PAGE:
January 22, 2021

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Trump officials gave a finance firm $16.3 million to supply food boxes to the poor. House Democrats are raising questions about how those funds were handled.

One of the largest awardees in a key Trump pandemic relief operation redirected $3 million to its own nonprofit organization despite its lack of track record or capacity in delivering food to people in need, House Democrats have alleged.



Kristen McKenna, center, and other volunteers pack boxes of food outside Second Harvest Food Bank in Thursday in Irvine, Calif. (Ashley Landis/AP)


Kristen McKenna, center, and other volunteers pack boxes of food outside Second Harvest Food Bank in Thursday in Irvine, Calif. (Ashley Landis/AP)

Yegg Inc., a California firm that offers business finance solutions, was awarded $16.6 million to supply milk and dairy boxes for the Farmers to Families Food Box program May 8.

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In a letter Sunday, James E. Clyburn, chairman of the House’s select subcommittee on the coronavirus crisis, asked George Egbuonu, president of Yegg, to cooperate with the committee’s investigation into the food box program.

The letter alleged that rather than providing food boxes to major food banks across 10 counties in Southern California, as contracted, Yegg instead delivered almost $3 million in food boxes to an organization called Helping Feet, also owned by Egbuonu.

“Yegg reported that it delivered almost $3 million of food boxes, including and 38,956 dairy boxes and 171,000 fluid milk boxes to an organization named Helping Feet. This entity is not a Southern California food bank. Rather, it is an organization that you founded, with no public information indicating a mission, experience, or capacity to deliver food to people in need,” the letter said.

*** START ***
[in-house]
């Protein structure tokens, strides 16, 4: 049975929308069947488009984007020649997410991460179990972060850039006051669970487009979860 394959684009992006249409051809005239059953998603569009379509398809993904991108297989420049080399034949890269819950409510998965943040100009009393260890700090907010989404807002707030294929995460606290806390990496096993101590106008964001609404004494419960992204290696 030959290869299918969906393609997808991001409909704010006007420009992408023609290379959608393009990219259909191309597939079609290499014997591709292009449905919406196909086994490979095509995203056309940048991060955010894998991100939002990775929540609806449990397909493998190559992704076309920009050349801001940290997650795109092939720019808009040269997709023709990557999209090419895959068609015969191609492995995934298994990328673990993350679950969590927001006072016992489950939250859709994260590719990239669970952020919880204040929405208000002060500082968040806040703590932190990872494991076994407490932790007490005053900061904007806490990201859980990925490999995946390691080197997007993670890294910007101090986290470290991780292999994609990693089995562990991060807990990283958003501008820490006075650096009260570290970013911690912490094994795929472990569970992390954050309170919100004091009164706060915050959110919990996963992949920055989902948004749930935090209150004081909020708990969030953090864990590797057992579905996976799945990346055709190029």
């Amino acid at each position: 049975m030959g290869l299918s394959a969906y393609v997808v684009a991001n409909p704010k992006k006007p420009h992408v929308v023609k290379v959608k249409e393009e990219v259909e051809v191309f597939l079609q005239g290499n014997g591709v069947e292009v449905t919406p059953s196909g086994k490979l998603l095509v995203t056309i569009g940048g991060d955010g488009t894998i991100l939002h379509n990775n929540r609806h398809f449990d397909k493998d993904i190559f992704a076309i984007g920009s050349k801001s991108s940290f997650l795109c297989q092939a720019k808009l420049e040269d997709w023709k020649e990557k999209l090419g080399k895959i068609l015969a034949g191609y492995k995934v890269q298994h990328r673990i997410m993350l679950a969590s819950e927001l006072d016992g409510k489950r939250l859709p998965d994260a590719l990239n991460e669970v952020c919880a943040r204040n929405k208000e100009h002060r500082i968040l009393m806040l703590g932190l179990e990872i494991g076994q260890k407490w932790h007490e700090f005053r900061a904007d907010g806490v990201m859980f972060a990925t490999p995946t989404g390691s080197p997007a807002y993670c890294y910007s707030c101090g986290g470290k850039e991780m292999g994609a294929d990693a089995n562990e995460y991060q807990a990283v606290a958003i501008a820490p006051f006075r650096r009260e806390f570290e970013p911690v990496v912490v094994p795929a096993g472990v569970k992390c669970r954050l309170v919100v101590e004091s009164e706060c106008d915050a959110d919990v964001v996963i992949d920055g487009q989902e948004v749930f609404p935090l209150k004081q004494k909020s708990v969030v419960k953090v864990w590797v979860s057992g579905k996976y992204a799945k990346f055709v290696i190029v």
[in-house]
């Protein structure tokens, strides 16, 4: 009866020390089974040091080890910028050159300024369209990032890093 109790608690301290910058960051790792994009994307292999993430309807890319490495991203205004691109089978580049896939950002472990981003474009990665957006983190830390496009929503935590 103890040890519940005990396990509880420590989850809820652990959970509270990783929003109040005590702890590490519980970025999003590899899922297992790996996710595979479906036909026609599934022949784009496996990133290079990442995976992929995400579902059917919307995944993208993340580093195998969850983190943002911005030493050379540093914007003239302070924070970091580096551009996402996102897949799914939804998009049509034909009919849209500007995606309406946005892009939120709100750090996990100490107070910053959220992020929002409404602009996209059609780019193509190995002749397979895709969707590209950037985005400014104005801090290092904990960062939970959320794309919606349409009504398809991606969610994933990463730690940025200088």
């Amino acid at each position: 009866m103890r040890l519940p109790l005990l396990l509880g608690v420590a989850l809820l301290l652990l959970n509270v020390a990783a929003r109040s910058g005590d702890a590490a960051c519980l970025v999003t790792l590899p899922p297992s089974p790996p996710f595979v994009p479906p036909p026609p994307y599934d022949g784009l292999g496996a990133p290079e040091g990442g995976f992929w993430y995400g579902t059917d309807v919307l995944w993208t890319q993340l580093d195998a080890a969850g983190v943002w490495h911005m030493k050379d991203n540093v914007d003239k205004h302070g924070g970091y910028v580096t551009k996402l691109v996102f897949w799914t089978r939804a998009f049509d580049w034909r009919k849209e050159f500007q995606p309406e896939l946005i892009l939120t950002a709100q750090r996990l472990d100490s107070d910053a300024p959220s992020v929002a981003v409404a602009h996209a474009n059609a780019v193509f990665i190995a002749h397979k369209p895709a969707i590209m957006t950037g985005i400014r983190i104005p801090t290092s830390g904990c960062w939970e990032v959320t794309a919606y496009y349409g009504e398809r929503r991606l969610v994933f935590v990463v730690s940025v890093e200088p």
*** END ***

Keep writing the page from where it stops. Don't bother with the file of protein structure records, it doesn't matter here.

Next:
“Documents and information recently obtained by the Select Subcommittee raise additional concerns about whether Yegg was truthful in its proposal to USDA and whether millions of dollars of food paid for by taxpayers reached the intended recipients,” the letter said.

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Stuart Nash, a partner at Holland & Knight, which is representing Yegg, said the company had stepped up at the beginning of the pandemic to help get essential food to thousands of needy families.

“The USDA has subsequently certified that Yegg successfully performed its responsibilities in connection with the Farmers to Families program,” Nash said in an email. “Yegg looks forward to continuing to fully cooperate with the subcommittee’s inquiry, subject to Yegg’s legitimate right to protect its proprietary business information from disclosure to its competitors.”

When asked how Yegg fulfilled its food box contract, the USDA said in a statement: “The data you requested is not publicly available. Payments are only made upon the submission of an invoice documenting evidence of delivery and adherence to the contractual requirements.”

Food banks, community and faith-based organizations, and other nonprofits servicing those in need are eligible to receive food boxes through the program, according to the USDA.

“Coronavirus Food Assistance Program farmers box kits don’t have to go to a food bank but can also go to any charity,” said David May, director of marketing and communications for the Los Angeles Regional Food Bank. May says the food bank received 4,800 dairy boxes from Yegg in June.

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The $4.5 billion Farmers to Families Food Box program was launched in May to connect farmers and food distributors who were forced to dump products because of supply chain bottlenecks with food banks, which were struggling to feed many people made newly food insecure during the pandemic.

As of Nov. 23, the program has supplied 121.1 million food boxes in four rounds of contracts to food banks and other hunger charities, with a total federal government expenditure of $4.5 billion in fresh produce, dairy and meat products to feed food-insecure Americans, according to the USDA.